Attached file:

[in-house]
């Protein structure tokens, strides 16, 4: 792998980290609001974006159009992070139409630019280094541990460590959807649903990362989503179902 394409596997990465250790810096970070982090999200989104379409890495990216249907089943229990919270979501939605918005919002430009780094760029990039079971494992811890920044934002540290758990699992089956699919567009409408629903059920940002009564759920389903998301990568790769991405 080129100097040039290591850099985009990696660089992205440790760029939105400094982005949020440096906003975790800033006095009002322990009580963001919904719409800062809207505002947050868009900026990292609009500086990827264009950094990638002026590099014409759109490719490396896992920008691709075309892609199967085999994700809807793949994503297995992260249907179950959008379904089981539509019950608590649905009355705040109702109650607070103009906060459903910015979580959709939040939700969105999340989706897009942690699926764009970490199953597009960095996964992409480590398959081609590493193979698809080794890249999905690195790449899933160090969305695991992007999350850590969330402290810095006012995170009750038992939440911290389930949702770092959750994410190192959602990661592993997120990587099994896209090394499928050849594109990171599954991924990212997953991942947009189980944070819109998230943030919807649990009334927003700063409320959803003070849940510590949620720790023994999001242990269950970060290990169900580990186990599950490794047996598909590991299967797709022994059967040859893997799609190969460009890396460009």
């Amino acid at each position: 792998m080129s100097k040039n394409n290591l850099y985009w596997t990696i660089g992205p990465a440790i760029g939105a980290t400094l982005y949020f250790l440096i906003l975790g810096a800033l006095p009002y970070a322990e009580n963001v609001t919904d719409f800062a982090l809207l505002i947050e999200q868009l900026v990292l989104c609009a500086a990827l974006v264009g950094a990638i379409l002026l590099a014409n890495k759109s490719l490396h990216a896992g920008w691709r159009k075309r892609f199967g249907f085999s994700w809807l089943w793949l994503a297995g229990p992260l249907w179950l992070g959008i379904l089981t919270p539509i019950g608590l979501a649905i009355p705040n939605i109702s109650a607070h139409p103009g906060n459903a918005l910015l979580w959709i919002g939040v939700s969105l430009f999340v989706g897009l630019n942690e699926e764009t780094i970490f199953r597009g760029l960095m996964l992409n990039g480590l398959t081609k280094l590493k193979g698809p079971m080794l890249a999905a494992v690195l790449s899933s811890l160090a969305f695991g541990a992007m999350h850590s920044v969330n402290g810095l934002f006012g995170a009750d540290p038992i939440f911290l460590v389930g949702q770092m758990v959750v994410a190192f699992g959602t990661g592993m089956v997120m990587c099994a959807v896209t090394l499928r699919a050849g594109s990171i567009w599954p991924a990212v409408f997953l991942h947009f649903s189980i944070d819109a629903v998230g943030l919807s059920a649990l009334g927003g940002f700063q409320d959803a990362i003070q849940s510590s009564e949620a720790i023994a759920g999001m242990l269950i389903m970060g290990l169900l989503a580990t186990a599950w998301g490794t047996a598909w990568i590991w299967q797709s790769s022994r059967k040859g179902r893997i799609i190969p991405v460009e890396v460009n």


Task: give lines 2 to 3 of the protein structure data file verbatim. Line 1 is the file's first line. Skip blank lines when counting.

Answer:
């Protein structure tokens, strides 16, 4: 792998980290609001974006159009992070139409630019280094541990460590959807649903990362989503179902 394409596997990465250790810096970070982090999200989104379409890495990216249907089943229990919270979501939605918005919002430009780094760029990039079971494992811890920044934002540290758990699992089956699919567009409408629903059920940002009564759920389903998301990568790769991405 080129100097040039290591850099985009990696660089992205440790760029939105400094982005949020440096906003975790800033006095009002322990009580963001919904719409800062809207505002947050868009900026990292609009500086990827264009950094990638002026590099014409759109490719490396896992920008691709075309892609199967085999994700809807793949994503297995992260249907179950959008379904089981539509019950608590649905009355705040109702109650607070103009906060459903910015979580959709939040939700969105999340989706897009942690699926764009970490199953597009960095996964992409480590398959081609590493193979698809080794890249999905690195790449899933160090969305695991992007999350850590969330402290810095006012995170009750038992939440911290389930949702770092959750994410190192959602990661592993997120990587099994896209090394499928050849594109990171599954991924990212997953991942947009189980944070819109998230943030919807649990009334927003700063409320959803003070849940510590949620720790023994999001242990269950970060290990169900580990186990599950490794047996598909590991299967797709022994059967040859893997799609190969460009890396460009």
């Amino acid at each position: 792998m080129s100097k040039n394409n290591l850099y985009w596997t990696i660089g992205p990465a440790i760029g939105a980290t400094l982005y949020f250790l440096i906003l975790g810096a800033l006095p009002y970070a322990e009580n963001v609001t919904d719409f800062a982090l809207l505002i947050e999200q868009l900026v990292l989104c609009a500086a990827l974006v264009g950094a990638i379409l002026l590099a014409n890495k759109s490719l490396h990216a896992g920008w691709r159009k075309r892609f199967g249907f085999s994700w809807l089943w793949l994503a297995g229990p992260l249907w179950l992070g959008i379904l089981t919270p539509i019950g608590l979501a649905i009355p705040n939605i109702s109650a607070h139409p103009g906060n459903a918005l910015l979580w959709i919002g939040v939700s969105l430009f999340v989706g897009l630019n942690e699926e764009t780094i970490f199953r597009g760029l960095m996964l992409n990039g480590l398959t081609k280094l590493k193979g698809p079971m080794l890249a999905a494992v690195l790449s899933s811890l160090a969305f695991g541990a992007m999350h850590s920044v969330n402290g810095l934002f006012g995170a009750d540290p038992i939440f911290l460590v389930g949702q770092m758990v959750v994410a190192f699992g959602t990661g592993m089956v997120m990587c099994a959807v896209t090394l499928r699919a050849g594109s990171i567009w599954p991924a990212v409408f997953l991942h947009f649903s189980i944070d819109a629903v998230g943030l919807s059920a649990l009334g927003g940002f700063q409320d959803a990362i003070q849940s510590s009564e949620a720790i023994a759920g999001m242990l269950i389903m970060g290990l169900l989503a580990t186990a599950w998301g490794t047996a598909w990568i590991w299967q797709s790769s022994r059967k040859g179902r893997i799609i190969p991405v460009e890396v460009n």